Brian Whitaker writes for The Guardian:
Last December, Tunisians rose up against their dictator, triggering a political earthquake that has sent shockwaves through most of the Middle East and north Africa. Now, Tunisia is leading the way once again – this time on the vexed issue of gender equality.
It has become the first country in the region to withdraw all its specific reservations regarding Cedaw – the international convention on the elimination of all forms of discrimination against women.
This may sound a rather obscure and technical matter but it's actually a very important step. It reverses a long-standing abuse of human rights treaties – especially in the Middle East – where repressive regimes sign up to these treaties for purposes of international respectability but then excuse themselves from some or all of their obligations.
Saudi Arabia, for example, operates the world's most blatant and institutionalised system of discrimination against women – and yet, along with 17 other Arab states, it is also a party to Cedaw. It attempts to reconcile this position through reservations saying it does not consider itself bound by any part of the treaty which conflicts "with the norms of Islamic law".
In effect, the Saudi government claims the right to ignore any part of Cedaw it doesn't like. The "norms of Islamic law" is a meaningless phrase because the Sharia has never been formally codified. There are various methods of interpreting it and scholars often disagree in their interpretations. The "norms of Islamic law" thus means whatever the Saudis choose it to mean.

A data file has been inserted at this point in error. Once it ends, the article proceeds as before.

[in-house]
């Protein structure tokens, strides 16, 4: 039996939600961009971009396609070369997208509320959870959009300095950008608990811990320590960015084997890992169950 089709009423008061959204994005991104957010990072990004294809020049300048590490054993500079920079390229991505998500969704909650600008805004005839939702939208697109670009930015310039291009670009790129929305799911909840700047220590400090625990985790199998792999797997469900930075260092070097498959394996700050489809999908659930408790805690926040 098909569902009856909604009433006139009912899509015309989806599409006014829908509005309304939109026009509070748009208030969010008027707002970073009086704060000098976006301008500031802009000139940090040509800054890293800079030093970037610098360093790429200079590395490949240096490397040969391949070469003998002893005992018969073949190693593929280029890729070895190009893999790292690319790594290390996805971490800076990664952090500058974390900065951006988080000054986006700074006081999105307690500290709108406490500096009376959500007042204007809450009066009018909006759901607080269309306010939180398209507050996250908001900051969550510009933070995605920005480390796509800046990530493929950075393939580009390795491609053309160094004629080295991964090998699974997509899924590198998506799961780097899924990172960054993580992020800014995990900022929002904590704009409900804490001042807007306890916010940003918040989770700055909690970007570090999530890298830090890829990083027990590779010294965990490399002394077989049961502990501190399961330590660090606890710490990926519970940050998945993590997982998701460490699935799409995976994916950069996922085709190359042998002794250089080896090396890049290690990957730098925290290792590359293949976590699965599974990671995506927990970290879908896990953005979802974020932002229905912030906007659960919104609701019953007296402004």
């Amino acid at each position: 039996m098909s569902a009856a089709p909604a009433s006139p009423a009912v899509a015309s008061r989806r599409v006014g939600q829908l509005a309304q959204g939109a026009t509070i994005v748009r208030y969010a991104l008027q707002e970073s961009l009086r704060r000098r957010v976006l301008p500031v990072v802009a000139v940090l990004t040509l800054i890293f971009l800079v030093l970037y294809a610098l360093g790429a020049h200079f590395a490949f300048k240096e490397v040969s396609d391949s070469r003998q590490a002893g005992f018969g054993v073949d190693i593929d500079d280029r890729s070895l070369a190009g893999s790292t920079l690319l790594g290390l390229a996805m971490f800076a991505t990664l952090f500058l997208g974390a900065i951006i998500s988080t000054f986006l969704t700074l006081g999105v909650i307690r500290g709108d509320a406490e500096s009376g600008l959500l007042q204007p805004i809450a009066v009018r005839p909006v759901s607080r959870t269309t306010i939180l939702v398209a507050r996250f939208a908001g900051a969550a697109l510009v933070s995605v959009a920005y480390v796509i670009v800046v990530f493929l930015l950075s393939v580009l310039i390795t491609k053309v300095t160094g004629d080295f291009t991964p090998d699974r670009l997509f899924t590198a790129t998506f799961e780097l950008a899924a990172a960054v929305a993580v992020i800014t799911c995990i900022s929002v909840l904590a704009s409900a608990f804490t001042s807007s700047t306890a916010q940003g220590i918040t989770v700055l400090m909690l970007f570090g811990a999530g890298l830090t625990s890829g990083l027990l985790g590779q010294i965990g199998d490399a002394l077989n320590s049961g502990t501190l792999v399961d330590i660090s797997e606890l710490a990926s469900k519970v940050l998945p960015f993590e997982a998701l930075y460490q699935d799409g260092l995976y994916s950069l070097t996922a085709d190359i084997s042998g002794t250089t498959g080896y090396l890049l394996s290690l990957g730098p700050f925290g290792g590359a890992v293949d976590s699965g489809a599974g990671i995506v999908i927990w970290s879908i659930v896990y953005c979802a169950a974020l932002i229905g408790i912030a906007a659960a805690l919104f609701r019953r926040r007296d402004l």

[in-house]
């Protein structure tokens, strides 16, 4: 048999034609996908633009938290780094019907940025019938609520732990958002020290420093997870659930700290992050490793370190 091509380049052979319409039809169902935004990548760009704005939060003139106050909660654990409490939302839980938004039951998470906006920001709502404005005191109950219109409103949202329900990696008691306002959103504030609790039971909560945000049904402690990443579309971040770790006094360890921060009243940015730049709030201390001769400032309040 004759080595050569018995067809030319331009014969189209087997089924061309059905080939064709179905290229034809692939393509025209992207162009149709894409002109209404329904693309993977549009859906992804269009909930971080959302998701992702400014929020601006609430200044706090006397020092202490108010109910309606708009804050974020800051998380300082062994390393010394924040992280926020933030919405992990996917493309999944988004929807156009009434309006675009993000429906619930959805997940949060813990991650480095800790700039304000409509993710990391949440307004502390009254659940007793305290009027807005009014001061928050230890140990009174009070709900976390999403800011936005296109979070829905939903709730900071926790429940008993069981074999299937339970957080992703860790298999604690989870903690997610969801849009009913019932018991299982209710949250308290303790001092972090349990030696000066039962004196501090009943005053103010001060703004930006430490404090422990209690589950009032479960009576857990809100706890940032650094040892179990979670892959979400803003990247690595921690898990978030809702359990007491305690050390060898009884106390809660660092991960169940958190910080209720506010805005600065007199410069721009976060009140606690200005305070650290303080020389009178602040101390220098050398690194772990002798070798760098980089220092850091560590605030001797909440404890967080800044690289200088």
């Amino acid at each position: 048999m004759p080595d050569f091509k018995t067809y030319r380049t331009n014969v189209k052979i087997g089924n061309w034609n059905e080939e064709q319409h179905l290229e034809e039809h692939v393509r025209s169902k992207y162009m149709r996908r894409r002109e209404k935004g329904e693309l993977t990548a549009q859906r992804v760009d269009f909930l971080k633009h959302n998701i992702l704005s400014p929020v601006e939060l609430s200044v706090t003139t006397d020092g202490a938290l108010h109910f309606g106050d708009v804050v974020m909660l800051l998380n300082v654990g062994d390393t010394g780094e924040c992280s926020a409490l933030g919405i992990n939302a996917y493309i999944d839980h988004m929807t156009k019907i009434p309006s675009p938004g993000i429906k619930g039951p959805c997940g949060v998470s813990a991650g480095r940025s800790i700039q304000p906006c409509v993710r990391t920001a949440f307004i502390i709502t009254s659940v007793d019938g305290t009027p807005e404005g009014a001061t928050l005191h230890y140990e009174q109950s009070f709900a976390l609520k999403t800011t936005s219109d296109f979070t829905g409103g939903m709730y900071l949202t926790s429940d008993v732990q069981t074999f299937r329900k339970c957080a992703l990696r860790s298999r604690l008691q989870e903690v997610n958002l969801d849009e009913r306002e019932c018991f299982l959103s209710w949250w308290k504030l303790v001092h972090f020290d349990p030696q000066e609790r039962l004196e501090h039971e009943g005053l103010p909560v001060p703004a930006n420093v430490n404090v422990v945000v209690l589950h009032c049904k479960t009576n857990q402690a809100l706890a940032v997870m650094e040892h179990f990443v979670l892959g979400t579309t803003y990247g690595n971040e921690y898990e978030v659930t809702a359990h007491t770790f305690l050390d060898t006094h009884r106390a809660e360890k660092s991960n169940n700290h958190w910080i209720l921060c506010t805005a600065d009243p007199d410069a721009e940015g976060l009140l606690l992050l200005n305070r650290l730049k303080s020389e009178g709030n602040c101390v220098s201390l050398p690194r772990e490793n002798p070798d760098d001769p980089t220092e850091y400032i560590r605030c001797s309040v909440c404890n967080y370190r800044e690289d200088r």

Saudi Arabia is probably the most extreme case of using "Islamic law" to negate the effects of human rights treaties but, among the other Arab countries, Bahrain, Egypt, Iraq, Kuwait, Libya, Mauritania, Morocco, Oman, Syria and the UAE have also lodged Sharia-based reservations to Cedaw.
Although the ousted Tunisian regime deprived citizens of many political rights, the country's record on women's rights has been relatively good – at least in comparison with other parts of the region. It was one of the first countries to sign up to Cedaw – way back in 1980 – and women accounted for more than 20% of its members of parliament.
Despite that, Tunisia had lodged a series of reservations to clauses in Cedaw which grant equal rights to men and women in family matters, including:
• Equal rights to pass on nationality to their children.
• Equal rights and responsibilities in marriage and divorce.
• Equal rights in the guardianship and adoption of children.
• Equal personal rights as husband and wife, including the right to choose a family name, a profession and an occupation.
• Equal property rights.
Tunisia had objected to these on the grounds that they conflicted with its nationality code and its personal status code. The point of international conventions such as Cedaw, though, is that they take precedence over local laws. Countries that sign up to them are expected to amend their local laws in order to comply with international standards, not exempt themselves from selected parts of the convention.
The decision by Tunisia's temporary government to withdraw these reservations is thus seen as a first step towards amending the laws once a new parliament has been elected.
One possible hiccup is that the government has retained one general reservation which says Tunisia will not take any legislative action which conflicts with Chapter 1 of the constitution. Chapter 1 includes a statement that the country's religion is Islam – which could lead to some Sharia-based arguments for keeping the law unchanged – but Human Rights Watch suggests this is unlikely. Until now, Tunisia has not used Chapter 1 as an excuse for maintaining laws or practices that violate Cedaw.
So there is a fair chance that within a few months Tunisia will be making a serious effort to meet its obligations under Cedaw and again setting an example for others in the region to follow.